Introduced as Iraq’s new currency in 2004 after the fall of Saddam Hussein’s regime, the dinar, which recently traded at about 1,165 dinar per U.S. dollar, is still only available in paper form because most U.S. banks decline to deal it.

....

Read more: http://www.foxbusiness.com/markets/2012/02/22/iraqs-dinar-still-stuck-in-wild-west-currencies/#ixzz22veeAH2m

Sorry there Sparky ... but I would much rather be holding the "paper form" ... and "U.S. banks decline to deal" with it because it hasn't been reinstated as an international currency YET - NOT because it's some kind of scam !!!

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I know this is an unpopular press release from Wells Fargo.

The banks sold Dinar, just as they would sell any other Foreign currency as a service to their customers who were traveling abroad.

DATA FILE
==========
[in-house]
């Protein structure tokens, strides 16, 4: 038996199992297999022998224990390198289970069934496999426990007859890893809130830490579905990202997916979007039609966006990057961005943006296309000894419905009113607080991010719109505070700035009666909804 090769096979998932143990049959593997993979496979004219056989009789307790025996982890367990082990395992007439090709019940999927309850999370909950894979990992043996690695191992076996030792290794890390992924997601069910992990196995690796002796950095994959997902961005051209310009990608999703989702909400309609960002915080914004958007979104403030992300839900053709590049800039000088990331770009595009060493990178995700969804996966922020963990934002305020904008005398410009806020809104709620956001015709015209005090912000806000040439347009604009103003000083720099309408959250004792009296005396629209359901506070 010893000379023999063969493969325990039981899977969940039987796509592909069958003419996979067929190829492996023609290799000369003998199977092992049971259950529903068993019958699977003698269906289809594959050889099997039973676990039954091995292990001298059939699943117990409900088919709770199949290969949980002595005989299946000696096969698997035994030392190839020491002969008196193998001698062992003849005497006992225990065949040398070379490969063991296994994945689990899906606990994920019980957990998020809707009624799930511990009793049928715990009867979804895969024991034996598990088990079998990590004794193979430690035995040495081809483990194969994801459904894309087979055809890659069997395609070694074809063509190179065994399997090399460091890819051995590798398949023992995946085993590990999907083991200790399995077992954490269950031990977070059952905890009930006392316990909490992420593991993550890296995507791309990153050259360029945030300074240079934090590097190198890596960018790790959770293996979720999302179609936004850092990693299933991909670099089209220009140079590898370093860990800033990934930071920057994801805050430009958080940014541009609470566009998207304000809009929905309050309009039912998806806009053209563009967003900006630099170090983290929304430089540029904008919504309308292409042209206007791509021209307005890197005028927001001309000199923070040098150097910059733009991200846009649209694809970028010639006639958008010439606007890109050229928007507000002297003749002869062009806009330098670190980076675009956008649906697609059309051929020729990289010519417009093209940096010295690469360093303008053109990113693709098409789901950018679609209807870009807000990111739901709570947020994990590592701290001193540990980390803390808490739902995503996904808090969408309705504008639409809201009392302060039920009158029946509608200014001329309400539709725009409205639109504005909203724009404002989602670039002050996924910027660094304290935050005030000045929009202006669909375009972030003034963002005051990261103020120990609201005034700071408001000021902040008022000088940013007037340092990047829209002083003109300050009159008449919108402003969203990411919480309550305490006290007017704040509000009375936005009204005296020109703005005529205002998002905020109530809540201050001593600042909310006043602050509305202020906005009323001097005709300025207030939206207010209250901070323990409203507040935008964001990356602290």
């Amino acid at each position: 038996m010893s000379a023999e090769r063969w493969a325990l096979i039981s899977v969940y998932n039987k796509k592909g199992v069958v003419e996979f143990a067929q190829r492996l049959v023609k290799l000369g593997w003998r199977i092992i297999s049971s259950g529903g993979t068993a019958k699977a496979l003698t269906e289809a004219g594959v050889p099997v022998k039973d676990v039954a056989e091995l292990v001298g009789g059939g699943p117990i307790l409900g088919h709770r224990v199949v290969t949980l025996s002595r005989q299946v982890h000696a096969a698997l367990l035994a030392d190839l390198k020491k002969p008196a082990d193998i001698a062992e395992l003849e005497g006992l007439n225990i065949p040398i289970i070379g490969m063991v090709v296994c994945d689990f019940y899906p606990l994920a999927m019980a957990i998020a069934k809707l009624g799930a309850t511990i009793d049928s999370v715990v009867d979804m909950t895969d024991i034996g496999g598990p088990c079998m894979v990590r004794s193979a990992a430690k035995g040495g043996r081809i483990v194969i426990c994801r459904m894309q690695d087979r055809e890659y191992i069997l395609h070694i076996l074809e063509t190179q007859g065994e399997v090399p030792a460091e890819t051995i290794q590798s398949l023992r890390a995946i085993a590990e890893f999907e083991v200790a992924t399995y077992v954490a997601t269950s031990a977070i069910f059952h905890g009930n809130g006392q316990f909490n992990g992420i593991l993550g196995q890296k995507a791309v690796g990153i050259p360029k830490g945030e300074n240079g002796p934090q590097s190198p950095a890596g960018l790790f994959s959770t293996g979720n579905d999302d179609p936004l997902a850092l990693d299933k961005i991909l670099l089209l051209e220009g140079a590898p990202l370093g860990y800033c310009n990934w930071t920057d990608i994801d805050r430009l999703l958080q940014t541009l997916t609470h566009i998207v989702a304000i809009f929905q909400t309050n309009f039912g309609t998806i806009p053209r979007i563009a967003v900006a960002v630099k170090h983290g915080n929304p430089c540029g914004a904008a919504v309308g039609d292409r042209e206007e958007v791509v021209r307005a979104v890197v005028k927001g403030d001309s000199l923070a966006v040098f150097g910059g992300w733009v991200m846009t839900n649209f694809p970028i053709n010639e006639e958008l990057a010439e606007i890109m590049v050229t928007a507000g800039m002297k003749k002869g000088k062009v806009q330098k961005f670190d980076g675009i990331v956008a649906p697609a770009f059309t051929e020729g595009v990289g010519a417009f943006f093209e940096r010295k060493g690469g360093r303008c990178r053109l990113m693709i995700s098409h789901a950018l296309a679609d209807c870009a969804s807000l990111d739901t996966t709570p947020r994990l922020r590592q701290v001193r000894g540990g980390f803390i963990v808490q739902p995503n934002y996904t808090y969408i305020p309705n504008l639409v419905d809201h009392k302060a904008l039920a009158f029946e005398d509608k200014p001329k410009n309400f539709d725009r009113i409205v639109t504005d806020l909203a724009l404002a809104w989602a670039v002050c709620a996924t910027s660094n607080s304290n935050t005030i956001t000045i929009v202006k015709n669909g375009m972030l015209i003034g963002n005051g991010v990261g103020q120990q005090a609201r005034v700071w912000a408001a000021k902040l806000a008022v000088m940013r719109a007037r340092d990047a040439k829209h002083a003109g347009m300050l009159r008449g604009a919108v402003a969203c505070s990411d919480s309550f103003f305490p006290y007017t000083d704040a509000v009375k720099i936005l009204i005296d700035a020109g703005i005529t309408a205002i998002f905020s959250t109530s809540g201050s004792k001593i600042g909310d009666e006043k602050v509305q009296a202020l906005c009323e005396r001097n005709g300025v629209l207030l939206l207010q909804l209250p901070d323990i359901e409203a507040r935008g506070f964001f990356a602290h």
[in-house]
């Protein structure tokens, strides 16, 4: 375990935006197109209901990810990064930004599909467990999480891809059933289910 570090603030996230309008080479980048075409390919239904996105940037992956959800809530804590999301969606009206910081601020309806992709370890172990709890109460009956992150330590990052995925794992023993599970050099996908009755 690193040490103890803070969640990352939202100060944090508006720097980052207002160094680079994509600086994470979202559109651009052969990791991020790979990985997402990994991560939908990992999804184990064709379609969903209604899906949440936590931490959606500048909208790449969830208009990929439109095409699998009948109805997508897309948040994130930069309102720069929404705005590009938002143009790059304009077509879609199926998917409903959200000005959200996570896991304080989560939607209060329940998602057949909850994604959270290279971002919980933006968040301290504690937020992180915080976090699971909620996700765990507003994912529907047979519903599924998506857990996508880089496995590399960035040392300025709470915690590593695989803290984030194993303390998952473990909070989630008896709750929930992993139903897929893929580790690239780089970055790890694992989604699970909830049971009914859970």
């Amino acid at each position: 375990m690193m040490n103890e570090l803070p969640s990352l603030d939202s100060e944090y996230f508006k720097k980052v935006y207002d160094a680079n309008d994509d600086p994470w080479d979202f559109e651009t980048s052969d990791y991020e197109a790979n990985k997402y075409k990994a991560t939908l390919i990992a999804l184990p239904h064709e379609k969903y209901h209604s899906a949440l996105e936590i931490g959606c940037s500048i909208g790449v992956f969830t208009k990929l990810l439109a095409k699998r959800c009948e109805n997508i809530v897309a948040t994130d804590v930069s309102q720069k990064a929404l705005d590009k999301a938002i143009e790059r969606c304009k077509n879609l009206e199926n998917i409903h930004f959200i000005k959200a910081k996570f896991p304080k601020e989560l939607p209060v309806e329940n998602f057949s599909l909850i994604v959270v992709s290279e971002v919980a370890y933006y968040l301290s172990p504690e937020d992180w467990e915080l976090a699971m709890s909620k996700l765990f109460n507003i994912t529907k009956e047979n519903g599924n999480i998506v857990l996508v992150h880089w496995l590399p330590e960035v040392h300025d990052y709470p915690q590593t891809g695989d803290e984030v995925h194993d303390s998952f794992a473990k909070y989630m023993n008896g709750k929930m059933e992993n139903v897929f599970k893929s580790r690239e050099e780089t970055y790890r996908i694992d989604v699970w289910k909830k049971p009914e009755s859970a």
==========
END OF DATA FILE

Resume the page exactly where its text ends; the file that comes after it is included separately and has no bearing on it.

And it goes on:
They would also buy it back upon the customer's return.

When the banking system finally realized it was being bought for speculation, they shut off the spigots to protect themselves from possible litigation.

They have some requirements and limitations, and I am not sure they are allowed to be both a bank and a currency brokerage facility. It is the equivalent of selling futures. I don't think they are encouraged to enter into that market.

Wells Fargo wasn't the first, and won't be the last to adopt this, or a similar policy.

One thing a Banker understands is how to make the most money while losing the least. They will walk away from any deal they feel will negatively affect the bottom line (and be discovered while they are at the helm).

Nothing new here. It is a high risk speculation; they don't have the stones to ride it out....

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Thanks Kajun,

We saw this article come out in February

Matt Egan's title is senior reporter at Fox Business Network .

These articles seem to come back to life time and time again.

We all know the story. Time will tell.

Evened you out as you are just trying to contribute